The Origins of “OK”

The phrase “OK” is everywhere, but where did it get its start? A new book tackles its history, and NPR interviews the author, Allan Metcalf. The phrase originated with a few newspaper editors in 1839. “They had a lot of abbreviations that they were using and made up on the spot and thought they were terrifically funny,” says Metcalf. “And OK was an abbreviation for ‘All Correct.’” The phrase gathered momentum during the 1840 re-election campaign of Martin Van Buren. “He got the nickname Old Kinderhook, and early in 1840, OK clubs sprung up with the slogan, ‘OK is OK.’ So taking that funny little word and making it a mainstay of the political conversation in 1840, suddenly OK was way OK.” All right then. [%comments]

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  1. tmants says:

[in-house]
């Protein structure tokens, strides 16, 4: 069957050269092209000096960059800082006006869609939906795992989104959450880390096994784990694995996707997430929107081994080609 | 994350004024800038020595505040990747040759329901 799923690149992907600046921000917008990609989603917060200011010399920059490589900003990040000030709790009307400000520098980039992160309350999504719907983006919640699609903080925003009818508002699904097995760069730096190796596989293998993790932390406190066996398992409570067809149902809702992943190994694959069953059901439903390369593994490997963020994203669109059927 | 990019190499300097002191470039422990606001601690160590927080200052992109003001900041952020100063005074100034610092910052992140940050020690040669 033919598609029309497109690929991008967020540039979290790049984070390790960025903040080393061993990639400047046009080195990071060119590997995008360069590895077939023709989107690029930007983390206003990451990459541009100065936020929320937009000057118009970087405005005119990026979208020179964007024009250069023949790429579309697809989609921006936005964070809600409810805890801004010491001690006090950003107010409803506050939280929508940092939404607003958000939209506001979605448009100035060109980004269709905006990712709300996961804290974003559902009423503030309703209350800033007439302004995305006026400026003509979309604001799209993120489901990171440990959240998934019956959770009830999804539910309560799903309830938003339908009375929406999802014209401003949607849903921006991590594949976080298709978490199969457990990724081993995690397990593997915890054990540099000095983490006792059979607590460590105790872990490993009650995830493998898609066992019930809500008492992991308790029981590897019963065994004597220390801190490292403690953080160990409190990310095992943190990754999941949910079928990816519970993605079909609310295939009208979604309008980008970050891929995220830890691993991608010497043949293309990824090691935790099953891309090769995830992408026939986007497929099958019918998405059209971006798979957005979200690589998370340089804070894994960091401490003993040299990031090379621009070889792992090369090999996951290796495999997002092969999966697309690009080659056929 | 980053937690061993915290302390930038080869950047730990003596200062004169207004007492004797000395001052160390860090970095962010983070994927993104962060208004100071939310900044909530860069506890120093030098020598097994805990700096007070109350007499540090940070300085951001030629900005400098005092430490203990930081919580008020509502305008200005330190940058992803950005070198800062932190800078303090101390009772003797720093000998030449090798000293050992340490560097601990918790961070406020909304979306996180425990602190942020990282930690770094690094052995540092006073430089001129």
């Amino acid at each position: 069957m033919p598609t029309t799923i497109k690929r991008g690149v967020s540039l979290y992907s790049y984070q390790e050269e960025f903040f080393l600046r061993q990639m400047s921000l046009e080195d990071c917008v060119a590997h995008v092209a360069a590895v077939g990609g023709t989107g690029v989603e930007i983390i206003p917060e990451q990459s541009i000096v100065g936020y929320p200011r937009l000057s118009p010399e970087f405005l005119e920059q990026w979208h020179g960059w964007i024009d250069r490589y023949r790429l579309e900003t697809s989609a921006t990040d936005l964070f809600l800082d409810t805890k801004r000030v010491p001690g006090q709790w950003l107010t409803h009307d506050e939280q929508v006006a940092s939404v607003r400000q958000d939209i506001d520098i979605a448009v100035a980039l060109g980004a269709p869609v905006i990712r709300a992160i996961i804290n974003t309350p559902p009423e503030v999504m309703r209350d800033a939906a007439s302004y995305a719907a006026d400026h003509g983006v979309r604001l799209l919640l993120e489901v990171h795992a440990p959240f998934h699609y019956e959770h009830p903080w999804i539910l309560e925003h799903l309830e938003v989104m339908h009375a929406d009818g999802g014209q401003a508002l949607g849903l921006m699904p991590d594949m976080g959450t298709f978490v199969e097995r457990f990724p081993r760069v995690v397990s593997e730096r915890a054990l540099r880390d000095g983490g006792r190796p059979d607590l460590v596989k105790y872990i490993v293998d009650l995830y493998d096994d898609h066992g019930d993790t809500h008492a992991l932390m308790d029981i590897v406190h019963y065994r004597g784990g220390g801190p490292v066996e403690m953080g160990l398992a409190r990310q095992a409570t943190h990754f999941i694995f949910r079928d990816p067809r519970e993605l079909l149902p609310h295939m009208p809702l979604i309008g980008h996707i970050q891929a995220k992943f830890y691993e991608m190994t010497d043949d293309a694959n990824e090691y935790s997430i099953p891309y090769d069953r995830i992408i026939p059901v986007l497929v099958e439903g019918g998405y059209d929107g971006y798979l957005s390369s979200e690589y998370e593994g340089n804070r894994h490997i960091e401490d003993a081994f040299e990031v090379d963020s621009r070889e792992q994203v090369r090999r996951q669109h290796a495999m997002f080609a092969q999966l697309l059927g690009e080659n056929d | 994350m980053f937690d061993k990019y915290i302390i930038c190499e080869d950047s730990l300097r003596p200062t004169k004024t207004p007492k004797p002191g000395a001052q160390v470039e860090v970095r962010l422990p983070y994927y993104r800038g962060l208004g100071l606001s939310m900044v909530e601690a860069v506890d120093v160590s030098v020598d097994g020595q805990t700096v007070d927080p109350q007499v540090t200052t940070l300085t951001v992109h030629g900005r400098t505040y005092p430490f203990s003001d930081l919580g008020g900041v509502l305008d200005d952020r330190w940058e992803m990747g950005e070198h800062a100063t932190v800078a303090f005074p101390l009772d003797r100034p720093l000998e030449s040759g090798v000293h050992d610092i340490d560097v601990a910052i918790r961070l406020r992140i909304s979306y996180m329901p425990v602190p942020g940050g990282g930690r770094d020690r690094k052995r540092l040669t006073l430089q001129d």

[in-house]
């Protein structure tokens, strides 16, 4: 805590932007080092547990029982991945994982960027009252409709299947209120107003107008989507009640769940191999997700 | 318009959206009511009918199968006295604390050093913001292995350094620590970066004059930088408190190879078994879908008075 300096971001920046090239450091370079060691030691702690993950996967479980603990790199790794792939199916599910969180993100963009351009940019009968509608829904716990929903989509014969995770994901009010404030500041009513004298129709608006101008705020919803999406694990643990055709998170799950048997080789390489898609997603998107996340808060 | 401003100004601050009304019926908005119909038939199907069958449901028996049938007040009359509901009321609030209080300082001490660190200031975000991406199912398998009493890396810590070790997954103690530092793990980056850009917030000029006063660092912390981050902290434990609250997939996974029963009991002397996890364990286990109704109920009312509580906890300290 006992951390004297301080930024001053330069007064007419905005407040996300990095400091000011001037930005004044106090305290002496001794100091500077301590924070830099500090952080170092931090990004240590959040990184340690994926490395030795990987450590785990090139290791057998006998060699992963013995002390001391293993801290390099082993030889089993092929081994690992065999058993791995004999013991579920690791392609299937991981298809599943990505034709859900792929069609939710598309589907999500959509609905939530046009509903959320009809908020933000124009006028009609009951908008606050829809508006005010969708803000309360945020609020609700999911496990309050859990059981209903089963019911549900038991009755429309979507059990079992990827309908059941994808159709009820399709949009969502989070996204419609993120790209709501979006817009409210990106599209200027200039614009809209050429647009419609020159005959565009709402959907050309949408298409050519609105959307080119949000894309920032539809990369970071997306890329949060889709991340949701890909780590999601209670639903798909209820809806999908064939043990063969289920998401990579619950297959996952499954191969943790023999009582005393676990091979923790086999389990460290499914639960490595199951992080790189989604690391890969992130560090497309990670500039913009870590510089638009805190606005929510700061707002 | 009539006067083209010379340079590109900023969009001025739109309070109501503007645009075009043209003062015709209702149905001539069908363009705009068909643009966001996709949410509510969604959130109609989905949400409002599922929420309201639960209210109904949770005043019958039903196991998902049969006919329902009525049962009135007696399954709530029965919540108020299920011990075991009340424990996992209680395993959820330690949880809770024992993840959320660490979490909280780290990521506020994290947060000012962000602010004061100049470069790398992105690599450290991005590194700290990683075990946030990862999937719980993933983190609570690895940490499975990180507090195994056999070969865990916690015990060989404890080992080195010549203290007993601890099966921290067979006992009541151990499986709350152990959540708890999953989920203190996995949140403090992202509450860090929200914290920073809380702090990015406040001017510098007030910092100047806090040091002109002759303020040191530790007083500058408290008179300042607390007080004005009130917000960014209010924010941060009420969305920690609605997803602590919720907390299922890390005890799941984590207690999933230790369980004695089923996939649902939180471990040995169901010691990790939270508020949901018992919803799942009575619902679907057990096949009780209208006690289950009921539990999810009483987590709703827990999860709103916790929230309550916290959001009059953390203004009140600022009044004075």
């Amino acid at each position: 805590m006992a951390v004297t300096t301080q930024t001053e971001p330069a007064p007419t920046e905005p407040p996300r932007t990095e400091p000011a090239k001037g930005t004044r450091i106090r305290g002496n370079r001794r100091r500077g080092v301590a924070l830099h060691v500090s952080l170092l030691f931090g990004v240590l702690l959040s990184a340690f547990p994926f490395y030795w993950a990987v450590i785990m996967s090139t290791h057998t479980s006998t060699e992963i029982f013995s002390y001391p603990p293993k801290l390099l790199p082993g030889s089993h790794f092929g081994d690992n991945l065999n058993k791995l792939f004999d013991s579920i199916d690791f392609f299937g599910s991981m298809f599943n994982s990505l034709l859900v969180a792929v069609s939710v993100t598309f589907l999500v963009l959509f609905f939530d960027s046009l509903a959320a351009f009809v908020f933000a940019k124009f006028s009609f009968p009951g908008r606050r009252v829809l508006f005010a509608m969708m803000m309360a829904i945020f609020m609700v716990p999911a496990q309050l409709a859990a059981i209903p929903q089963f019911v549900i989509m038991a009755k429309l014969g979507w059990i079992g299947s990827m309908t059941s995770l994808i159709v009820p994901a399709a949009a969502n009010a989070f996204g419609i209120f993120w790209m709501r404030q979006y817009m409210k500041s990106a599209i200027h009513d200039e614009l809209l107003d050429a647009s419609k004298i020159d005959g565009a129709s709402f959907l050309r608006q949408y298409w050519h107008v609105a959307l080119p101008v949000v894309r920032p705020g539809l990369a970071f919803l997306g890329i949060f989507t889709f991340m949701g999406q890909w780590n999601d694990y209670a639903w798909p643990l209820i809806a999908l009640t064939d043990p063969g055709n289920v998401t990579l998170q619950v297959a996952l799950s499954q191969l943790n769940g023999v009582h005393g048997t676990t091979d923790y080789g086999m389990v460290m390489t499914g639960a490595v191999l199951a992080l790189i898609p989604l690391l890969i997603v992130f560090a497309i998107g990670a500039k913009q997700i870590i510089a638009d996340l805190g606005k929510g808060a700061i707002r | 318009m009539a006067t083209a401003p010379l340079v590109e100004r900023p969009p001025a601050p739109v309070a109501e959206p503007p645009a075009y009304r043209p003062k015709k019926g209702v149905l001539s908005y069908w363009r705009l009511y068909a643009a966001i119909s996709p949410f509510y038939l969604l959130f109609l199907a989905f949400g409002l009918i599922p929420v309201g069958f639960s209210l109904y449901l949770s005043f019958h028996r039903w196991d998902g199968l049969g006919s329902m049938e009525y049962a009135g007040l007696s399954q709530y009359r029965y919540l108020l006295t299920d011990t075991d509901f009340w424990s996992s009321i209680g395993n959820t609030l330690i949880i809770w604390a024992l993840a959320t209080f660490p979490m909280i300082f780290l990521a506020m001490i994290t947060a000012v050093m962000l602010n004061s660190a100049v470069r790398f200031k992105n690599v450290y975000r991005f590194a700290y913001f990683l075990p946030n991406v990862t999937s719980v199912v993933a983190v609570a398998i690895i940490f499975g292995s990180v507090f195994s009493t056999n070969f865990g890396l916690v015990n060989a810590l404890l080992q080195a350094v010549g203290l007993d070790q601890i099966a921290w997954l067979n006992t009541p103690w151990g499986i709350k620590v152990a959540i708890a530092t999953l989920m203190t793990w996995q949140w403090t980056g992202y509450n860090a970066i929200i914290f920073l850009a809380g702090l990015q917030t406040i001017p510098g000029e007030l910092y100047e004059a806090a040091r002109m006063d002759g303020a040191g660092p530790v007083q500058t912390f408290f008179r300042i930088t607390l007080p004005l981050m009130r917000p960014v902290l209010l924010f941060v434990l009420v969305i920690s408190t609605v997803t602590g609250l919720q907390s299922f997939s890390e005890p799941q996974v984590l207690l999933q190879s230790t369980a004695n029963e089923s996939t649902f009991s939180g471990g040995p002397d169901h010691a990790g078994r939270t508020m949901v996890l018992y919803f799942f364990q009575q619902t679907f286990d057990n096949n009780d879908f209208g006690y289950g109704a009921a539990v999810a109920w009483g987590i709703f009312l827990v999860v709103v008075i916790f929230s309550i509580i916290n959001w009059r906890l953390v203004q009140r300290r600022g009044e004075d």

There is Greek myth that says OK is coming through the greek phrase “Ολα Καλά” which means “Everything Checked and is Fine” and used to be what Greek ships used to write on boxes and containers. Thereafter becuase of the scale of Greek ship Industry this was exported and used across the world.

    No idea if it is true or not, just heard about it at some point.

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  2. Greg says:

    It occurs to me that the origin of OK is in fact from the Burmese word for Yes, phonetic spelling houq-keh which sounds just like OK when spoken.

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  3. Amadou M. Sall says:

    The most plausible hypothesis: the West African, or more precisely Wolof (Senegal) one. In fact “OK” comes from the Wolof “Waaw Kay”, pronounced very much like “OK”. (http://c2.com/cgi/wiki?EtymologyOfOkay/) Wolof happens to be my own mother tongue, and I can assure you Wolof speakers use “Waaw Kay” with exactly the same meaning as “OK” and in all situations where English-speakers would use “OK”…

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